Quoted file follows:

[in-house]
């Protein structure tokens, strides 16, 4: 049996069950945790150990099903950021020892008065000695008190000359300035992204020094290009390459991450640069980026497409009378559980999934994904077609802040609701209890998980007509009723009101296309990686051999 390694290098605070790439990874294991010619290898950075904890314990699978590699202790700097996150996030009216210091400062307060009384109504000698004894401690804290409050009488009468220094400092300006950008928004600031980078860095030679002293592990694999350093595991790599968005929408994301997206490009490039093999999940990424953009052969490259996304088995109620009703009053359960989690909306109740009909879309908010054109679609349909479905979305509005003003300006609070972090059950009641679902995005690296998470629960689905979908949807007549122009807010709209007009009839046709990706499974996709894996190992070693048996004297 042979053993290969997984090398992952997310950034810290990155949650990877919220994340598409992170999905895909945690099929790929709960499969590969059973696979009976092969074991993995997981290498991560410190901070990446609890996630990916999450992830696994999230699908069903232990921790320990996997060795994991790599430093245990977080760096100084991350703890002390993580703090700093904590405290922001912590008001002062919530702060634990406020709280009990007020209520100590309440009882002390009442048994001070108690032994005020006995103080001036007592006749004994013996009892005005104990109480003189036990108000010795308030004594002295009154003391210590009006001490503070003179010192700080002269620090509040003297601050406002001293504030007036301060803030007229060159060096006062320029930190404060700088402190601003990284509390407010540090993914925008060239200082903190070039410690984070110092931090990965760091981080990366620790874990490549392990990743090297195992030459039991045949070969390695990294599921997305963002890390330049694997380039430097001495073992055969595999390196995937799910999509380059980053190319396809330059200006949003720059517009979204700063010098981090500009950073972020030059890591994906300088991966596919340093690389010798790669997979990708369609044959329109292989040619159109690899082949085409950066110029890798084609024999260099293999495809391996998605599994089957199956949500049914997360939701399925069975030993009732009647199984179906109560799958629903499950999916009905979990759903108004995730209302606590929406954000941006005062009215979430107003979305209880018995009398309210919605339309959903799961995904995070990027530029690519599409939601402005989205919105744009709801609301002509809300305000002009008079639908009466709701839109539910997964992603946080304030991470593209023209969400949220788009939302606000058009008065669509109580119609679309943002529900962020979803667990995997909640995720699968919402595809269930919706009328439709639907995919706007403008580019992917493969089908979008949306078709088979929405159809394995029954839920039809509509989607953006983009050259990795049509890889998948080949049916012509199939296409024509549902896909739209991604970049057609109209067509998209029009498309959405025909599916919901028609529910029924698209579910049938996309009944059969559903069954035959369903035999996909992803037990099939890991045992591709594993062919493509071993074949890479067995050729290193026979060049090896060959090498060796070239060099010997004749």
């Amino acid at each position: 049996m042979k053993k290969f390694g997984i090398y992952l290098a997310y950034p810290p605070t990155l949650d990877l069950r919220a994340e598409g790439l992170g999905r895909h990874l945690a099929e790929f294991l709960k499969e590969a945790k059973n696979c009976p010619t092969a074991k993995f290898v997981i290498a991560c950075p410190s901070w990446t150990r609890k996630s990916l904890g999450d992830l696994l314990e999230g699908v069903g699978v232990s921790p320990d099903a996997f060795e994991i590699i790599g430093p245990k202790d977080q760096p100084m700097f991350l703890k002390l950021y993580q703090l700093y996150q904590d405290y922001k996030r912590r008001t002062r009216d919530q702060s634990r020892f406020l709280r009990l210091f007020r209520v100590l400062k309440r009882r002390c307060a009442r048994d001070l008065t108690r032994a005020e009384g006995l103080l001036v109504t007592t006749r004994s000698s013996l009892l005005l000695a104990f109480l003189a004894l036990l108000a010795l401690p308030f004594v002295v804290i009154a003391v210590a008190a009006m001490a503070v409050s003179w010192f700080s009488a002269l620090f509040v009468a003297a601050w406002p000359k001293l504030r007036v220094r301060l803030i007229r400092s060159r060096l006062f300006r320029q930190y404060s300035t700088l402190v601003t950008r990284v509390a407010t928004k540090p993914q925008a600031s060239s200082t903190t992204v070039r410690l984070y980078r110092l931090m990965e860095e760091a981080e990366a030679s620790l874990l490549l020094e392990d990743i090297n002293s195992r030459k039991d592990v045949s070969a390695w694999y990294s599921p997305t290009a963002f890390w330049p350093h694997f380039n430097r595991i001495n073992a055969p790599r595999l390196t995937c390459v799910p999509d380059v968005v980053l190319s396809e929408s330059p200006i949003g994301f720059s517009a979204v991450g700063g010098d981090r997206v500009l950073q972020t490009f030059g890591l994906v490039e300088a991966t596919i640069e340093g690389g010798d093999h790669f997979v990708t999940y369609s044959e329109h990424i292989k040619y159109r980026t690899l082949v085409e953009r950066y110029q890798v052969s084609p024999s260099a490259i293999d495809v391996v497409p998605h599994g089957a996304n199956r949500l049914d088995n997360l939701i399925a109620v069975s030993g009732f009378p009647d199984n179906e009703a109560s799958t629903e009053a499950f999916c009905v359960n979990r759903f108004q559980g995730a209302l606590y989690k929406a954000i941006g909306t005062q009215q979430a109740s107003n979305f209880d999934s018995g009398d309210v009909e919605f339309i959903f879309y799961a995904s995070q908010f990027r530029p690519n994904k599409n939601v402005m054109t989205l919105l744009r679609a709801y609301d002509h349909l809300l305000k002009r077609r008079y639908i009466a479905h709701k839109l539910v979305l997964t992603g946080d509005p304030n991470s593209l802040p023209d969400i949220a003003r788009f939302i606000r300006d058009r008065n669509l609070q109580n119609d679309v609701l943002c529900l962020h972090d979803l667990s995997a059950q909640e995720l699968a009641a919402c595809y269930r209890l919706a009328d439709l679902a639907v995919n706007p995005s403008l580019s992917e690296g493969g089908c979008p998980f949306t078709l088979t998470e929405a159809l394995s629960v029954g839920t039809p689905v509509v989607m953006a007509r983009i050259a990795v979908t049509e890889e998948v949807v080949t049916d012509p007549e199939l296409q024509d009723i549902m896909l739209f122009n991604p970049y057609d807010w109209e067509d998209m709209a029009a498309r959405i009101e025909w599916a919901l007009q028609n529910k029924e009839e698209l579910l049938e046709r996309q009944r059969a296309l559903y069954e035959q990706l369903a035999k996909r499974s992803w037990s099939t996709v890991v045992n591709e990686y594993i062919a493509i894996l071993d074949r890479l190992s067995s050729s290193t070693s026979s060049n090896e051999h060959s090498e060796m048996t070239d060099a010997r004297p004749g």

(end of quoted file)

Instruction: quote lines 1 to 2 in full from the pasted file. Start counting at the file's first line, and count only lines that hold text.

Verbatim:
[in-house]
């Protein structure tokens, strides 16, 4: 049996069950945790150990099903950021020892008065000695008190000359300035992204020094290009390459991450640069980026497409009378559980999934994904077609802040609701209890998980007509009723009101296309990686051999 390694290098605070790439990874294991010619290898950075904890314990699978590699202790700097996150996030009216210091400062307060009384109504000698004894401690804290409050009488009468220094400092300006950008928004600031980078860095030679002293592990694999350093595991790599968005929408994301997206490009490039093999999940990424953009052969490259996304088995109620009703009053359960989690909306109740009909879309908010054109679609349909479905979305509005003003300006609070972090059950009641679902995005690296998470629960689905979908949807007549122009807010709209007009009839046709990706499974996709894996190992070693048996004297 042979053993290969997984090398992952997310950034810290990155949650990877919220994340598409992170999905895909945690099929790929709960499969590969059973696979009976092969074991993995997981290498991560410190901070990446609890996630990916999450992830696994999230699908069903232990921790320990996997060795994991790599430093245990977080760096100084991350703890002390993580703090700093904590405290922001912590008001002062919530702060634990406020709280009990007020209520100590309440009882002390009442048994001070108690032994005020006995103080001036007592006749004994013996009892005005104990109480003189036990108000010795308030004594002295009154003391210590009006001490503070003179010192700080002269620090509040003297601050406002001293504030007036301060803030007229060159060096006062320029930190404060700088402190601003990284509390407010540090993914925008060239200082903190070039410690984070110092931090990965760091981080990366620790874990490549392990990743090297195992030459039991045949070969390695990294599921997305963002890390330049694997380039430097001495073992055969595999390196995937799910999509380059980053190319396809330059200006949003720059517009979204700063010098981090500009950073972020030059890591994906300088991966596919340093690389010798790669997979990708369609044959329109292989040619159109690899082949085409950066110029890798084609024999260099293999495809391996998605599994089957199956949500049914997360939701399925069975030993009732009647199984179906109560799958629903499950999916009905979990759903108004995730209302606590929406954000941006005062009215979430107003979305209880018995009398309210919605339309959903799961995904995070990027530029690519599409939601402005989205919105744009709801609301002509809300305000002009008079639908009466709701839109539910997964992603946080304030991470593209023209969400949220788009939302606000058009008065669509109580119609679309943002529900962020979803667990995997909640995720699968919402595809269930919706009328439709639907995919706007403008580019992917493969089908979008949306078709088979929405159809394995029954839920039809509509989607953006983009050259990795049509890889998948080949049916012509199939296409024509549902896909739209991604970049057609109209067509998209029009498309959405025909599916919901028609529910029924698209579910049938996309009944059969559903069954035959369903035999996909992803037990099939890991045992591709594993062919493509071993074949890479067995050729290193026979060049090896060959090498060796070239060099010997004749």